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CPU performance at [email protected]

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mackerel

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Joined
Mar 7, 2008
Splitting this off the Ryzen thread to prevent cluttering that up.

I run the [email protected] Multiband AVX app on the CPU. So that really stresses and heats up the chip. The 1700X is twice as fast on the AVX CPU tasks as my FX processors. So they did a real good job in optimizing the AVX path in Ryzen. I am crunching a CPU task in under an hour on the 1700X. The same task on the FX 8350 and 8370 take over 2 hours to finish.:clap:

Starting from the above comment, I'm curious what instruction set [email protected] uses, and the relative performance between Ryzen and recent Intel. I suspect I'm confusing AVX and AVX2.

I'm not sure exactly what work is being compared. Looking in my project options I only see options to select astropulse v7 or [email protected] v8, so have only selected the latter on CPU. No GPU tasks. Currently running on a Haswell i3 at 3.7 GHz, one per physical core using affinity, it is estimating 2h45m to complete units. I'll add my Ryzen system shortly.

Edit: estimates are now 2h for one unit, 2h30m for the other. I think I'll ignore the estimates and will only use completed unit times.
 
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mackerel

mackerel

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Mar 7, 2008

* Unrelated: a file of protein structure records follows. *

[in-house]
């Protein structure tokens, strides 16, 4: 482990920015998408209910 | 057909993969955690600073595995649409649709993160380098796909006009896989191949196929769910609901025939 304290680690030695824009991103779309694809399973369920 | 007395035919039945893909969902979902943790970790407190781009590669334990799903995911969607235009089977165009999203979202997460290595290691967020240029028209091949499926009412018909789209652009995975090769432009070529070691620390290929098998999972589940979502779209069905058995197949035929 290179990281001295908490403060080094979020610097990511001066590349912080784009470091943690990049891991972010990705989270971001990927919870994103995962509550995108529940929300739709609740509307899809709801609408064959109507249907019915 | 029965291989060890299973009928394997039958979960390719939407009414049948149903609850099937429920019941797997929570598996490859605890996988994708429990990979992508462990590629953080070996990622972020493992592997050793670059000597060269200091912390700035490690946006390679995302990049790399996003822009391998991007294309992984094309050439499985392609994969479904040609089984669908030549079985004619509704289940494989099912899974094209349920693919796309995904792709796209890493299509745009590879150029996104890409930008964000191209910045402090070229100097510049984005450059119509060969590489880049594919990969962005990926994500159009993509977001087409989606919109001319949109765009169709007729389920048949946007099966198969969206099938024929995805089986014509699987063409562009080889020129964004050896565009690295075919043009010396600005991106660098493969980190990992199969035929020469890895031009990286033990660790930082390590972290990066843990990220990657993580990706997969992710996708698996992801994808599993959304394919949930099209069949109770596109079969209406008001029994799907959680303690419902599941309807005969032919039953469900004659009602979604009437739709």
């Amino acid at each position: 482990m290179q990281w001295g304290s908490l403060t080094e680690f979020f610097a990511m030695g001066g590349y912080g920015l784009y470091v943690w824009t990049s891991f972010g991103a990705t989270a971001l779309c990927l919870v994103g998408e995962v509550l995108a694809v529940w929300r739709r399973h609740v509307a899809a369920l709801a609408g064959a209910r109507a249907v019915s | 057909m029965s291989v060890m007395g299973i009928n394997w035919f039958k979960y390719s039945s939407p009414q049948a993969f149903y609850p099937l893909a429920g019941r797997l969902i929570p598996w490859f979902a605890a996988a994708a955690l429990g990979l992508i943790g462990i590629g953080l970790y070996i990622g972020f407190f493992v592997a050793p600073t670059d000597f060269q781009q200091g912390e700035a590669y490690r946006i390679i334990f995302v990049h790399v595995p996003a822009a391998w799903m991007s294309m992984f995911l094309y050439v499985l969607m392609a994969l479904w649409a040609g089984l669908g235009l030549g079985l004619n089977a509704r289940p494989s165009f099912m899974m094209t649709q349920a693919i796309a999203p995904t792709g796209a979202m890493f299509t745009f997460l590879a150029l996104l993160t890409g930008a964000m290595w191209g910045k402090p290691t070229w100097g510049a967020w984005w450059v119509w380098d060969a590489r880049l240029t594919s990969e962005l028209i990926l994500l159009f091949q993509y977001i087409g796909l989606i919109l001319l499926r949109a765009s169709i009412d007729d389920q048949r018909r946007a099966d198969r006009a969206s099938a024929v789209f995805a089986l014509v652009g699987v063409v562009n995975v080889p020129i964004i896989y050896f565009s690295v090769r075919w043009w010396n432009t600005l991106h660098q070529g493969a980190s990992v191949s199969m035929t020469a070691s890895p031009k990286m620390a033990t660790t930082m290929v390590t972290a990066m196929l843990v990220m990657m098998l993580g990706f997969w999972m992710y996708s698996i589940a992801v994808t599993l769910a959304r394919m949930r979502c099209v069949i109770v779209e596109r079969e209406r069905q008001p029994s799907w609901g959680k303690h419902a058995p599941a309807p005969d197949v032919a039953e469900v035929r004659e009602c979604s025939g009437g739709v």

I found the following in the [email protected] v7 announcement: "[email protected] v7 now supports the AVX instruction set used on Intel Sandybridge and later processors. That gives a significant speedup on those processors." There doesn't seem to be anything mentioned in v8. As it is AVX, my earlier comments on performance regarding AVX2 are not applicable. I'll still keep testing for more data points.

Out of interest, does anyone know if [email protected] work is significantly sensitive to ram performance?
 

Kenrou

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Joined
Aug 14, 2014
I haven't seen any significant difference in going from ddr4 2133mhz to 3200mhz on my Intel rig (had the ram at stock for a while to troubleshoot), but it's likely to affect it to some degree as everything else in your setup.
 
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mackerel

mackerel

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Mar 7, 2008
I had forgotten about this... now running on 8 cores of my 1700 (SMT off), it looks like there are short and long units. The longer units having about a month longer deadline than the short ones and they're estimating around 2.5h compared to 1h of short units. So, I'll have to manually sort them to give like for like comparisons.
 
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mackerel

mackerel

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Mar 7, 2008
Both the Ryzen system and i3 system have completed some short units now. The Ryzen system (1700 at 3.2 GHz all cores active, 2666 ram) did 4 units averaging 2490s actual time, 2464s CPU time. The i3-4360 system (Haswell 3.7 GHz, 1600 ram) did 2 units averaging 1586s actual time, 1580s CPU time. If I allow for their clock differences, the Haswell i3 has 25% higher IPC.

I'll repeat this later when I get home from work, where both systems should have done more units, including long units, and it'll be interesting to see if that also applies there.

I want to throw in Skylake and Sandy Bridge systems too for a better picture. If I'm patient enough, I also have an Ivy Bridge Celeron which lacks AVX and clocked at 2.3GHz...

I could expand the comparison to other people's results if you can link to the machine task list on [email protected] website, and also state what CPU is on the system, what the CPU clock is running at, how many tasks are running at once, if other tasks (e.g. GPU) are on the system, and if HT/SMT is enabled with or without manually setting affinity.
 

Keith Myers

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Joined
Aug 11, 2015